Breastfeeding and alcohol consumption is a touchy subject for many, with some suggesting that women can’t drink at all while breastfeeding, and others suggesting that they can. The problem lies in the simple fact that we don’t know how alcohol affects the baby’s developing brain. The alcohol does pass through the mother’s milk, making the consumption of alcohol appear to be improper.
Medicinal Alcohol for Babies
Generations ago, alcoholic beverages were used for medicinal purposes, and in some cases, babies were given alcohol in order to alleviate symptoms associated with common problems that occur during infancy.
The problem is that the effects on the baby’s brain and body are unknown, making drinking alcohol while breastfeeding unwise. Basically, if you would not drink while pregnant, you should not drink while breastfeeding. However, some assert that this leads to fewer mothers breastfeeding as long as they should.
Can You Drink Alcohol while Breastfeeding?
The short answer to the question of whether you can drink while breastfeeding is “no” but this does not mean that you have to abstain completely nor does it mean that you have to stop breastfeeding completely in order to enjoy a glass of wine. The key is to use common sense and moderation when dealing with alcohol and breastfeeding.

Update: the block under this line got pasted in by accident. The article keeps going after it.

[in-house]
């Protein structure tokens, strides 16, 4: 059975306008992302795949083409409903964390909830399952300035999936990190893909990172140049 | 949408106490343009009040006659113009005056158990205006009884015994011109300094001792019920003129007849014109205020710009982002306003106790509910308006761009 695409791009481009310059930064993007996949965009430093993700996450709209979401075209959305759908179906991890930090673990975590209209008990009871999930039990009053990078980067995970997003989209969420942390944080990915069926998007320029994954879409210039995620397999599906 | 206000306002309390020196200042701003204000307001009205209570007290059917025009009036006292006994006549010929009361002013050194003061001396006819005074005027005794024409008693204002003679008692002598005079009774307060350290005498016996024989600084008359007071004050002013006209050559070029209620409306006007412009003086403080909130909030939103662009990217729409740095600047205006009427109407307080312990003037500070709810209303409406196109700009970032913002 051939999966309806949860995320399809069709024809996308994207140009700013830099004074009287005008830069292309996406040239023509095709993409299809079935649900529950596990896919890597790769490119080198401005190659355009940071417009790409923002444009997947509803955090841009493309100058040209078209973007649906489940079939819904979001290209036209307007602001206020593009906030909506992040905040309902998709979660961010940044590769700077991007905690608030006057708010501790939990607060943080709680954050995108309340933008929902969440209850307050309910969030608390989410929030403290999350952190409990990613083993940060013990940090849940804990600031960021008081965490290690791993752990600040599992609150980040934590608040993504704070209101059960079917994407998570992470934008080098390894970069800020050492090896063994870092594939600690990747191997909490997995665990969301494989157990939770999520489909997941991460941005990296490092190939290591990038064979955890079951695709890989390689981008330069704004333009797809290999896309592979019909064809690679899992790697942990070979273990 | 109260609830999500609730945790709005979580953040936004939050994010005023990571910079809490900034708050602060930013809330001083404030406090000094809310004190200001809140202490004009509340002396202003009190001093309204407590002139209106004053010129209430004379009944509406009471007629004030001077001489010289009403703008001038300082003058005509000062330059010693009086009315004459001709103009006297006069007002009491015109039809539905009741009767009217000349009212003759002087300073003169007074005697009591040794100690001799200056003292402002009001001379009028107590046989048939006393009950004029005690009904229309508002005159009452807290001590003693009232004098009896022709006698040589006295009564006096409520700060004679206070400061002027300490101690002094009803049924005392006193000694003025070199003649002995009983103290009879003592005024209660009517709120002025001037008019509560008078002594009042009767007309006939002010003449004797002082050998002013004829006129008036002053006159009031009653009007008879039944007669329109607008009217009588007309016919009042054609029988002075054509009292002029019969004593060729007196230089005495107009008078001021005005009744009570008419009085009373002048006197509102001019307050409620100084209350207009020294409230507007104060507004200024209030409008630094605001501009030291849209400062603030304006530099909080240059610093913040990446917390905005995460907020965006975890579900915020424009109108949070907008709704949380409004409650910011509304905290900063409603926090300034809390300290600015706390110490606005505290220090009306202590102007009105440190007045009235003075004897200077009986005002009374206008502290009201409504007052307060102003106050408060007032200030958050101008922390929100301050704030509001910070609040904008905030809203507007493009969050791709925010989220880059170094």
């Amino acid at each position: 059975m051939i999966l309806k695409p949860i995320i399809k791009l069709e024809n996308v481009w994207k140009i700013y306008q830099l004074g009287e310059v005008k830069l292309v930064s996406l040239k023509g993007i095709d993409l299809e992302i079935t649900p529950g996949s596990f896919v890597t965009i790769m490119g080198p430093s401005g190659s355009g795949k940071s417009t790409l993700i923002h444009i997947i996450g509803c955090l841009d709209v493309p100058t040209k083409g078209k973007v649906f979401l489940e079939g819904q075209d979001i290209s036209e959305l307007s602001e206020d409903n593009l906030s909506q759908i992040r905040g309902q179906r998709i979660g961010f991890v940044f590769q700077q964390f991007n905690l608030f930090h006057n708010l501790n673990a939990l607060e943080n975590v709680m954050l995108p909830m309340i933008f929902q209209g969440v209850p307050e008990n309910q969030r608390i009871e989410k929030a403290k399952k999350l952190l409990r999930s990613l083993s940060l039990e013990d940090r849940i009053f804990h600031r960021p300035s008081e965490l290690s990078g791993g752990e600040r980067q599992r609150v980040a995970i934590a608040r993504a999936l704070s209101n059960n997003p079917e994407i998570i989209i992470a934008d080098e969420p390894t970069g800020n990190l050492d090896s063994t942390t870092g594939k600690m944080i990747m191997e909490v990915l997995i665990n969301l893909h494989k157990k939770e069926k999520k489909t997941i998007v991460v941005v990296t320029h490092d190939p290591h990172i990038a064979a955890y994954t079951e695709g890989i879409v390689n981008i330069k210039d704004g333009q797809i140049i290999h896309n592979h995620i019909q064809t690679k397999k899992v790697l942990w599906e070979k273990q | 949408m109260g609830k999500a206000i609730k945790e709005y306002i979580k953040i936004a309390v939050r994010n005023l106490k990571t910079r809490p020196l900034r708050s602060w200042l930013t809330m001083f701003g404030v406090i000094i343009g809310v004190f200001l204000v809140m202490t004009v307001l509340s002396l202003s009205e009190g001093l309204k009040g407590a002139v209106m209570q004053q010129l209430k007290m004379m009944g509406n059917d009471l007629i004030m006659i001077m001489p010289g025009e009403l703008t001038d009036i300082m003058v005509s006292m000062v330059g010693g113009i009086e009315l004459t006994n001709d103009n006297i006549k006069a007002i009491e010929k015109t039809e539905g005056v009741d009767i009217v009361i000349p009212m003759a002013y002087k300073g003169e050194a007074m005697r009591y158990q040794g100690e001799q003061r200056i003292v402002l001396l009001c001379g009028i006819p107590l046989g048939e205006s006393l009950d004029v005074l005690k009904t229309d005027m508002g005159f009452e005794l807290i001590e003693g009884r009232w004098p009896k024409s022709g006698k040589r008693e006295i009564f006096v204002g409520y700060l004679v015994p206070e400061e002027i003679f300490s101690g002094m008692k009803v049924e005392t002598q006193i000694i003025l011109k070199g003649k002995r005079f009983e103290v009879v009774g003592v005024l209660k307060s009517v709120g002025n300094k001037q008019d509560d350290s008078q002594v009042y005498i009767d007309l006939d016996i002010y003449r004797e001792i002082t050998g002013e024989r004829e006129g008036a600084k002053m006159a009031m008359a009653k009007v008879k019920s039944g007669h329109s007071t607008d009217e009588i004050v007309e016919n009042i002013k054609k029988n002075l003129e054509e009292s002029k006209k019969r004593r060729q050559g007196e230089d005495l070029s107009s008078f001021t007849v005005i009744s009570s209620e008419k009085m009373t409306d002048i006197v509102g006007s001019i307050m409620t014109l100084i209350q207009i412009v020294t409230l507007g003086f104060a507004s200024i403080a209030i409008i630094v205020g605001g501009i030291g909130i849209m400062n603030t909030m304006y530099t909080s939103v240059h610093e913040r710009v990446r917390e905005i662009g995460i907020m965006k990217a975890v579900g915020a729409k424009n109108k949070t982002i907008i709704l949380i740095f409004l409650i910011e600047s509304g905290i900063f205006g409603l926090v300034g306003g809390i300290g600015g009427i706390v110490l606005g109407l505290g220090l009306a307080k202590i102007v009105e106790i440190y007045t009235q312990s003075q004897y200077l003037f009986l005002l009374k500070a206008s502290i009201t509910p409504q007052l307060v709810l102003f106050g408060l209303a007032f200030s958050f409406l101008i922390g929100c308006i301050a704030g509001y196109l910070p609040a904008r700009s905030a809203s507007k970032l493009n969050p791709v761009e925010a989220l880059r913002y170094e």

It is important to keep in mind that the alcohol does not stay in the milk after you have a drink. It metabolizes out of the milk-producing systems just as it does in the blood. As a rule of thumb, if you feel tipsy, do not breastfeed. Keep breast milk stored for bottle feeding if you have an alcoholic beverage.
Breastfeeding is Best suggests that having one or two drinks before breastfeeding is safe, but little information supporting this claim is available. Considering that the alcohol leaves the system, the “pump-and-dump” approach does not appear to be helpful, especially if you pump, dump, and breastfeed while you are still under the influence.
Balancing Alcohol and Breastfeeding
The best approach is to abstain from alcoholic beverages while you are breastfeeding, and if this is too difficult for you to do, try some of the following strategies.
Have alcoholic beverages after the baby goes to sleep for the night. Keep milk stored in the freezer or refrigerator. Wait until all signs of alcohol influence has left your system before breastfeeding. Try pumping and dumping as an additional precautionary measure, but do not pump, dump and nurse immediately. The alcohol may still be present in the milk. Do not drink alcohol at all during pregnancy. Avoid alcohol completely during the baby’s first six weeks of development.
Discuss the ideas with your physician. If you are a heavy drinker, make sure that you get proper treatment for potential alcoholism. Breastfeeding is an important component to a baby’s health and development. The ideal situation offers the baby the best possible nutrition, and alcohol is not helpful for the infant’s development.